In recent years, it’s safe to say that the finance industry hasn’t emerged with the best reputation for corporate stewardship. While the news stories may have temporarily tarnished some images, the corporate sustainability officers have toiled selflessly in the background to improve financial performance, stay ahead of regulations and lessen the environmental impact of operations.
Energy efficiency has become a core element of many financial institutions’ sustainability programs. Once reluctant to pursue these programs, banks are realizing that such actions won’t just improve their financial performance but earn goodwill in the communities they serve while protecting the environment- building much needed social capital. Energy consumption, carbon emissions, and rapidly rising costs from digitization are all contributing to the renewed focus. In fact, a recent Carbon Disclosure Project (CDP) survey of 1000 top executives inquired about views on the impact of sustainability and business. The results were surprising. A full 100 percent of bank CEOs believe that sustainability is either “important” or “very important” to the success of their business.
Many financial institutions have used sustainability as a strategic advantage to gain visibility as good corporate citizens and boost investor confidence. Indices like the Dow Jones Sustainability Index which looks at the performance of the largest 2500 companies based on their economic, social and environmental plans or awards for sustainability run by publications or organizations such as The Guardian’s Sustainable Business Awards or the ASEAN Corporate Sustainability Summit Awards can contribute a great deal to changing market perceptions.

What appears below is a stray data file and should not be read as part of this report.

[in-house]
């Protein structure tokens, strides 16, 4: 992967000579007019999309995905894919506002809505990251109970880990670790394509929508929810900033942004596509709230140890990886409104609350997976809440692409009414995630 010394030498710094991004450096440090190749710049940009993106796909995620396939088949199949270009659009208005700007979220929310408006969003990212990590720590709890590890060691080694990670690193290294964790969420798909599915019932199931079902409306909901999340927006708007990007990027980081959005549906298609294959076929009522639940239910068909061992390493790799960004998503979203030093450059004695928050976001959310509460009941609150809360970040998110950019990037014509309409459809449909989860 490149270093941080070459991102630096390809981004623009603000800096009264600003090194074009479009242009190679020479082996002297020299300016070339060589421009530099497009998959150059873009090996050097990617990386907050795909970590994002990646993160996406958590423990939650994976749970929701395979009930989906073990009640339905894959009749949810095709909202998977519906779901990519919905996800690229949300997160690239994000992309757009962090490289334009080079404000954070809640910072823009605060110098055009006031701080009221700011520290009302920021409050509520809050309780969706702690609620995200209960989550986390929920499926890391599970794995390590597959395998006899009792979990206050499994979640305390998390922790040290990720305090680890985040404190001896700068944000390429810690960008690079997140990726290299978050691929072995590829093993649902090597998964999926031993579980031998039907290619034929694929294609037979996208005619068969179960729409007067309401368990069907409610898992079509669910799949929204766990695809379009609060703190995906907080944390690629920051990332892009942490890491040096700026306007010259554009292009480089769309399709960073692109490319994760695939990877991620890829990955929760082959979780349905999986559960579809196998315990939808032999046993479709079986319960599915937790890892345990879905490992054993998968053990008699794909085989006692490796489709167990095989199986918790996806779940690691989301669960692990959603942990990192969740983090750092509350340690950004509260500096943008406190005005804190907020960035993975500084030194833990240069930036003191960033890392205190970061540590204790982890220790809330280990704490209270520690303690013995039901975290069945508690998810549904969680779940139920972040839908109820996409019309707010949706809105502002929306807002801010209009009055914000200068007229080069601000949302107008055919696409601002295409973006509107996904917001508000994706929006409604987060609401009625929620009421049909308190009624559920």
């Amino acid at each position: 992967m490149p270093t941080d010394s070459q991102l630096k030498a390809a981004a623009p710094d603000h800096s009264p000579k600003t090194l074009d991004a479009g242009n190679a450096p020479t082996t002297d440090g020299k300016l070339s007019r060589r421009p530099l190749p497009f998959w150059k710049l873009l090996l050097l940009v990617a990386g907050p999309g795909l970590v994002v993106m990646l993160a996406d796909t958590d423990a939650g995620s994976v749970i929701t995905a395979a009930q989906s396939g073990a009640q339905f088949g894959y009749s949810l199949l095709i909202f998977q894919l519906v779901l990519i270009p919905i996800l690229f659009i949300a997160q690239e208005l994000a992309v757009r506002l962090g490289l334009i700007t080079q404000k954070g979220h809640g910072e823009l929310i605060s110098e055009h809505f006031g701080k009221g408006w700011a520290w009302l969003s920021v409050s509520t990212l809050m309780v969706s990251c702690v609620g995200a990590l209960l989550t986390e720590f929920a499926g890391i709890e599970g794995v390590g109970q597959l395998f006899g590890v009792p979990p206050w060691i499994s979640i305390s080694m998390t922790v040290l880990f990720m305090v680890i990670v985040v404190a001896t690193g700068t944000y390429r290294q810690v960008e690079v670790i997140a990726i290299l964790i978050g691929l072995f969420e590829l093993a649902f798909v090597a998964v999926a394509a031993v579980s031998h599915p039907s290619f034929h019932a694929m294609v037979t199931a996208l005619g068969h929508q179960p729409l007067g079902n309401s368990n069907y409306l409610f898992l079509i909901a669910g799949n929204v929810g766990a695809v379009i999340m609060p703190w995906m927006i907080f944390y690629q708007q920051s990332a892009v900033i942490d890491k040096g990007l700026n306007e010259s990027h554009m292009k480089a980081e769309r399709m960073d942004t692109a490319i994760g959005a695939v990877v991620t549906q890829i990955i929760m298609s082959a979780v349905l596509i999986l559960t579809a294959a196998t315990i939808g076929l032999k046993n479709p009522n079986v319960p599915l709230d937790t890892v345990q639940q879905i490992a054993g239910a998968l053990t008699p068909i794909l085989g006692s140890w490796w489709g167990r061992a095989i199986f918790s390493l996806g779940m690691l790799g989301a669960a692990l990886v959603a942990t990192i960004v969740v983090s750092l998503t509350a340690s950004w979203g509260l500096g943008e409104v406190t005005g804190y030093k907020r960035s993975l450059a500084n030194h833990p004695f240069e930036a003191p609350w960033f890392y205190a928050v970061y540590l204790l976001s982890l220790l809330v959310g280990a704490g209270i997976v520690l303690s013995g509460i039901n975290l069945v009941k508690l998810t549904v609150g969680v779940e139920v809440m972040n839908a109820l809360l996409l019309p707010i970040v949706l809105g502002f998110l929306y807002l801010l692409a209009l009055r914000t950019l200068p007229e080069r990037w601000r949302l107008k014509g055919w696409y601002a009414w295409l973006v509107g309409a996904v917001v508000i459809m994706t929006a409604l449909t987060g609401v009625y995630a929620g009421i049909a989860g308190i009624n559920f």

Simple steps to get started with a sustainability plan
So, how can banks get started? Here are some simple steps to get on the fast track:
Step 1: Define the strategy — Invest the time and resources required to define an actionable strategy that has the appropriate, high-level executive buy-in and commitment.
Step 2: Deliver efficiency — Codify and resource the strategy as a corporate program where potential energy efficiency projects are prioritized and funded, and execution plans are developed to deliver efficiency improvements.
Step 3: Sustain the results — Make programs and projects a part of the broader corporate focus on continuous improvement to sustain the initial results and to provide new inputs and ideas for additional energy and carbon reductions.
Roadmap for deployment
The figure below summarizes a roadmap for deployment of this methodology:
These steps are outlined in detail in Schneider Electric’s White Paper titled “Impact of sustainability and energy management programs on finance industry performance.”
In order to maintain results and improve sustainability and energy management over the long term, the above process should be recognized by stakeholders as ongoing- not a one and done. Sometimes, knowledgeable consultants can be brought in to provide an outside perspective and to provide structure to the program with step-by-step detailed strategy and execution plans aligned to organizational goals.
When reputations are at stake and regulatory compliance is being scrutinized more than ever, it’s important for financial services companies to participate in energy and sustainability management programs. The results can help improve margins, increase customer loyalty and employee engagement, and reduce an organization’s overall resources consumption. Not only that, a well-executed and promoted program may even help re-build trust with the communities and investors served.
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